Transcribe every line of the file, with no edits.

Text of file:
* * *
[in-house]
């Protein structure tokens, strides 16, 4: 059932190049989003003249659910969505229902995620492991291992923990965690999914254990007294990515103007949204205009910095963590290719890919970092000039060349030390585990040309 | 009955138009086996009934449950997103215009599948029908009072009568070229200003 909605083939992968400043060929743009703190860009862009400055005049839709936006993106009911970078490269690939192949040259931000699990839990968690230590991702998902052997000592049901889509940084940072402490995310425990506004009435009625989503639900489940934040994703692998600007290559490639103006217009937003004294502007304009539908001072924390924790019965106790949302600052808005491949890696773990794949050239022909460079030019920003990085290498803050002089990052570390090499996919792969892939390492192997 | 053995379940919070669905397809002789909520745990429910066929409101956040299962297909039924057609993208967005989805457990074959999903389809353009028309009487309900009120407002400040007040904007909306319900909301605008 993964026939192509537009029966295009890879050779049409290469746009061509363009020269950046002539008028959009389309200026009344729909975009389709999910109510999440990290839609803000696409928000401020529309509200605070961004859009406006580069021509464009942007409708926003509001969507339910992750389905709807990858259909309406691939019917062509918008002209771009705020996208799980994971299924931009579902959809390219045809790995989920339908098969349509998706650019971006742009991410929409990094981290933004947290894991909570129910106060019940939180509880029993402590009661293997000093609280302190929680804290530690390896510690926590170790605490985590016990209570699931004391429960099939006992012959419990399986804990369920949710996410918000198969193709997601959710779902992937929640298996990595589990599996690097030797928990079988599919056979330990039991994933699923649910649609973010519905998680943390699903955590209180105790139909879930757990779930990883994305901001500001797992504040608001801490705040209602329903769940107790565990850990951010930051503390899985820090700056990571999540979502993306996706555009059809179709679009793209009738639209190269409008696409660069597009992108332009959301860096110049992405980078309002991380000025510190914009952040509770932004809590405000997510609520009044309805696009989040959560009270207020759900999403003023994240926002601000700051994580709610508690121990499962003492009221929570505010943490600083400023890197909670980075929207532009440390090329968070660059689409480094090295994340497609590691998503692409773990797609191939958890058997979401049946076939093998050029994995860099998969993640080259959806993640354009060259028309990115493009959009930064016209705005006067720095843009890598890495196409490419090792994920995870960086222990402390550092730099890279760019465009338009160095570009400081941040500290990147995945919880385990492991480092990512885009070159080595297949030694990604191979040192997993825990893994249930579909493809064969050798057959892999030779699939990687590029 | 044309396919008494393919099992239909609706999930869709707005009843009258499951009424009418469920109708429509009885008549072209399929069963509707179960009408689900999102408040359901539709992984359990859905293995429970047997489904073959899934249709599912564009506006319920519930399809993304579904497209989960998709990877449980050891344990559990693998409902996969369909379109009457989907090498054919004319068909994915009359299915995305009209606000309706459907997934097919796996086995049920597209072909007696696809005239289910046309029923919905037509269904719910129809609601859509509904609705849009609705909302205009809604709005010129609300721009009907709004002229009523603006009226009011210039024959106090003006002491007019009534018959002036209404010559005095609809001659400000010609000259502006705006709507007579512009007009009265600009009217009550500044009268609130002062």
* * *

[in-house]
């Protein structure tokens, strides 16, 4: 059932190049989003003249659910969505229902995620492991291992923990965690999914254990007294990515103007949204205009910095963590290719890919970092000039060349030390585990040309 | 009955138009086996009934449950997103215009599948029908009072009568070229200003 909605083939992968400043060929743009703190860009862009400055005049839709936006993106009911970078490269690939192949040259931000699990839990968690230590991702998902052997000592049901889509940084940072402490995310425990506004009435009625989503639900489940934040994703692998600007290559490639103006217009937003004294502007304009539908001072924390924790019965106790949302600052808005491949890696773990794949050239022909460079030019920003990085290498803050002089990052570390090499996919792969892939390492192997 | 053995379940919070669905397809002789909520745990429910066929409101956040299962297909039924057609993208967005989805457990074959999903389809353009028309009487309900009120407002400040007040904007909306319900909301605008 993964026939192509537009029966295009890879050779049409290469746009061509363009020269950046002539008028959009389309200026009344729909975009389709999910109510999440990290839609803000696409928000401020529309509200605070961004859009406006580069021509464009942007409708926003509001969507339910992750389905709807990858259909309406691939019917062509918008002209771009705020996208799980994971299924931009579902959809390219045809790995989920339908098969349509998706650019971006742009991410929409990094981290933004947290894991909570129910106060019940939180509880029993402590009661293997000093609280302190929680804290530690390896510690926590170790605490985590016990209570699931004391429960099939006992012959419990399986804990369920949710996410918000198969193709997601959710779902992937929640298996990595589990599996690097030797928990079988599919056979330990039991994933699923649910649609973010519905998680943390699903955590209180105790139909879930757990779930990883994305901001500001797992504040608001801490705040209602329903769940107790565990850990951010930051503390899985820090700056990571999540979502993306996706555009059809179709679009793209009738639209190269409008696409660069597009992108332009959301860096110049992405980078309002991380000025510190914009952040509770932004809590405000997510609520009044309805696009989040959560009270207020759900999403003023994240926002601000700051994580709610508690121990499962003492009221929570505010943490600083400023890197909670980075929207532009440390090329968070660059689409480094090295994340497609590691998503692409773990797609191939958890058997979401049946076939093998050029994995860099998969993640080259959806993640354009060259028309990115493009959009930064016209705005006067720095843009890598890495196409490419090792994920995870960086222990402390550092730099890279760019465009338009160095570009400081941040500290990147995945919880385990492991480092990512885009070159080595297949030694990604191979040192997993825990893994249930579909493809064969050798057959892999030779699939990687590029 | 044309396919008494393919099992239909609706999930869709707005009843009258499951009424009418469920109708429509009885008549072209399929069963509707179960009408689900999102408040359901539709992984359990859905293995429970047997489904073959899934249709599912564009506006319920519930399809993304579904497209989960998709990877449980050891344990559990693998409902996969369909379109009457989907090498054919004319068909994915009359299915995305009209606000309706459907997934097919796996086995049920597209072909007696696809005239289910046309029923919905037509269904719910129809609601859509509904609705849009609705909302205009809604709005010129609300721009009907709004002229009523603006009226009011210039024959106090003006002491007019009534018959002036209404010559005095609809001659400000010609000259502006705006709507007579512009007009009265600009009217009550500044009268609130002062």